A few months ago, I was invited to an adult education centre in Caceres, a small town in western Spain, to give a talk about India. Like every New-Gen optimistic Indian, I had a very enthusiastic story to tell – a 5 thousand-year-old history, rich philosophical traditions, in an interlude, a colonial setback, and finally, a speeding march of economic development.
Obviously, I would make a PPT with maps, spiritual-looking people in trademark yoga postures, the Taj, mighty castles and forts of Rajasthan, adorned southern temples, showing the recent changes in cities with the time-lapse – and all of these coupled with quotations of stalwarts from the West and the East about the country. A typical picturesque depiction of India!
I concluded – a functioning democracy envisioned by humanist Gandhi, liberal Nehru, and modern Ambedkar.
A gentleman sitting at the back, immersed in listening, suddenly sat erect and asked – “Democracy? What kind of democratic society is riddled with the caste system, and prosecutes the lower castes?” As an optimist, I said, “At a slow pace, but things are changing.” Changing yes, but it is not enough.
Change is a good thing and it should happen in order to carry forward the civilisation towards a better destiny. But, not the kind of change introduced by the apex court on March 20, 2018, in the SC/ST Prevention of Atrocities Act, observing “rampant misuse”.
Such a decision contrasts the NHRC’s concerns. According to a news report published on January 20 in the ToI, amidst the rising violence by the cow vigilantes, the commission expressed concern over the tardy implementation of the SC/ST (Prevention of Atrocities Act), 1989, and the Rules of 1995, and said, “There was delay by the state administration to take positive action for redressal of grievance. There was also delay in providing the statutory monetary relief in several cases, observed the commission.”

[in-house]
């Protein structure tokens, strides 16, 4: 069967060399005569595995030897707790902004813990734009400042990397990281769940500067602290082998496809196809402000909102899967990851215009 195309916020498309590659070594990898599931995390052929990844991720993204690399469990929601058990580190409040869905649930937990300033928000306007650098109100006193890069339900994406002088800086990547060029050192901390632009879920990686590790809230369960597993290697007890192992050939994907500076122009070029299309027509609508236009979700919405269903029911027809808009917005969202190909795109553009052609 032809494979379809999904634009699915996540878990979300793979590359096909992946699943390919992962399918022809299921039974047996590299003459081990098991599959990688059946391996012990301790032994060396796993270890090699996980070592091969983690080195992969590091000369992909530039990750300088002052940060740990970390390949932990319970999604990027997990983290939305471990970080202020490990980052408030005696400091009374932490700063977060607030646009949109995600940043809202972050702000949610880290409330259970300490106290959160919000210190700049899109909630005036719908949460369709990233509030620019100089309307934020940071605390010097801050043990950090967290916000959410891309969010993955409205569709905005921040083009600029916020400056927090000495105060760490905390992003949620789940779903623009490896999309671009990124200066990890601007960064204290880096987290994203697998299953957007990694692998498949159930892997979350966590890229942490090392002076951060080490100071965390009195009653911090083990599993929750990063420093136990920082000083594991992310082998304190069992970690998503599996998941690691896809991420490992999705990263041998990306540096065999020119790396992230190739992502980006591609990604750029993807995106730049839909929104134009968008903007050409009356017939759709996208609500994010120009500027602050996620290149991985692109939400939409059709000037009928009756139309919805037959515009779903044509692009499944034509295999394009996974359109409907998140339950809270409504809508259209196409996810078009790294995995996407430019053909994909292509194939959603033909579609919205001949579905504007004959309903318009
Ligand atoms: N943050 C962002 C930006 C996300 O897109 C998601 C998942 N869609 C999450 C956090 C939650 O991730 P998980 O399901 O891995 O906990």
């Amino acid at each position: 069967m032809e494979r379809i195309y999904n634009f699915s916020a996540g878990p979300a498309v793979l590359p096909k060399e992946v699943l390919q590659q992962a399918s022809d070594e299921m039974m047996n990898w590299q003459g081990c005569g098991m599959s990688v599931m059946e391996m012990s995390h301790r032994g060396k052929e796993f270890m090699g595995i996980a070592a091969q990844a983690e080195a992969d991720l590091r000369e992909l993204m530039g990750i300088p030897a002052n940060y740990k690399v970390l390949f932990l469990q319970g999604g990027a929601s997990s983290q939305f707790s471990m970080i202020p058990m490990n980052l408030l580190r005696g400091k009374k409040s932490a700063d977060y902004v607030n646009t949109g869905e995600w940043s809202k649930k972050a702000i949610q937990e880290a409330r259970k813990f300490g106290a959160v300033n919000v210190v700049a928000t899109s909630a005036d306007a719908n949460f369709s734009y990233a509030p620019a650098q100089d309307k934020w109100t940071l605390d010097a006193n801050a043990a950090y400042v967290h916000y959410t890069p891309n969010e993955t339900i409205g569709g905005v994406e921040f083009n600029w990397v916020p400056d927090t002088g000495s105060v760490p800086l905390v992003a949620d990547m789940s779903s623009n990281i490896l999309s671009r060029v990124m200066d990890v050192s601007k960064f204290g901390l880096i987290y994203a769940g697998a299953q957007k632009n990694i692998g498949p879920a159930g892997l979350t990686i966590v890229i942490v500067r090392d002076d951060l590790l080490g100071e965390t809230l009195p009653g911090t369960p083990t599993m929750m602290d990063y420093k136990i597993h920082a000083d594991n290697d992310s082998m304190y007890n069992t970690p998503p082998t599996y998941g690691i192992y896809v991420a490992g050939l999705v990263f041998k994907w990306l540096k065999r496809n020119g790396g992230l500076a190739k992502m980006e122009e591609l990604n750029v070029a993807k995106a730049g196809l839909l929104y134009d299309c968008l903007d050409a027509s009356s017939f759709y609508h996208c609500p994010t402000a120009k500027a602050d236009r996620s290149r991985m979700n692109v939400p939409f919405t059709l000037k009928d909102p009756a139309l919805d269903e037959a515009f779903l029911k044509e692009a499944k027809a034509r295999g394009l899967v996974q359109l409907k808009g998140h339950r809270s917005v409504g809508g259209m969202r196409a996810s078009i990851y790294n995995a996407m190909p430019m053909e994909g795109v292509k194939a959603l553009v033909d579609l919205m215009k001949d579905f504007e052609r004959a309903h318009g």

Chandrabhan Prasad, a Dalit academic, notes, “By 1980s, a crop of Dalit officers in the bureaucracy had become visible, now seeking positions of departmental heads, for instance. By this time frame, the orthodox caste Hindu society felt threatened, spoiling Dalits’ ACR-Annual Confidential Report, became an unstated movement. This very special social situation created conditions for the need of the Dalit Act 1989.”
If the powerful armour of bureaucracy cannot protect a Dalit, then imagine one who resides at the margin of village settlements in rural India. This act, which was amended in 2015 to cover newer forms of discrimination and crimes against lower-caste communities, should have changed in order to strengthen the victim further, and not the other way around – but alas! It seems that rampant violence against the lowest of Indian caste rung happens so often, and is assumed to be justified by the casteist social laws. It is so natural that the upper-caste sensibility has stopped reacting.
The worst show of empathy surfaced when news channels came up with sensational dystopian reporting as if a mob was trying to end the great Indian civilisation. Circulation of anti-reservation messages on WhatsApp accelerated suddenly, and many fake videos of protesters killing the policemen hit social media.
On the ground, other communities locked horns with the protesters – and Raja Chauhan, a BJP worker from Gwalior, was captured firing his pistol at the protesters. In the other instances, the upper caste celebrated their valour by tagging a video of a shopkeeper firing at the protesters, circulating it on social media and portraying it as having taught the Dalits a lesson.
It is even more appalling to read the comments on YouTube or social media against the protesters. However, it tells the real tale of Indian society.
The hatred towards the lower castes is so deep-rooted that this argument against reservation is often given – why is it not stopped for those who have enjoyed the benefit once? This argument reflects the aversion towards the mere presence of Dalits in the shared public space or the system. How many times have such questions been asked to the generational bureaucrats, doctors, lawyers, judges, army officers and professors of premier institutions? How long will we turn a blind eye to the junta of educated elites functioning like the mafia?
When can the connotation of reservation as a form of representation hit our brains? Democracy is not theocracy, aristocracy or the much-touted meritocracy of the Indian elites sitting above all the forms of capital. Democracy has to guarantee a minimum representation of its citizens. If not, then it is useless.
Finally, no matter how picturesque we depict India to be, how many successful economic stories we may narrate, unless the sense of equality, fraternity and liberty do not replace the rubbish aversion towards castes, to see a developed India is a distant dream.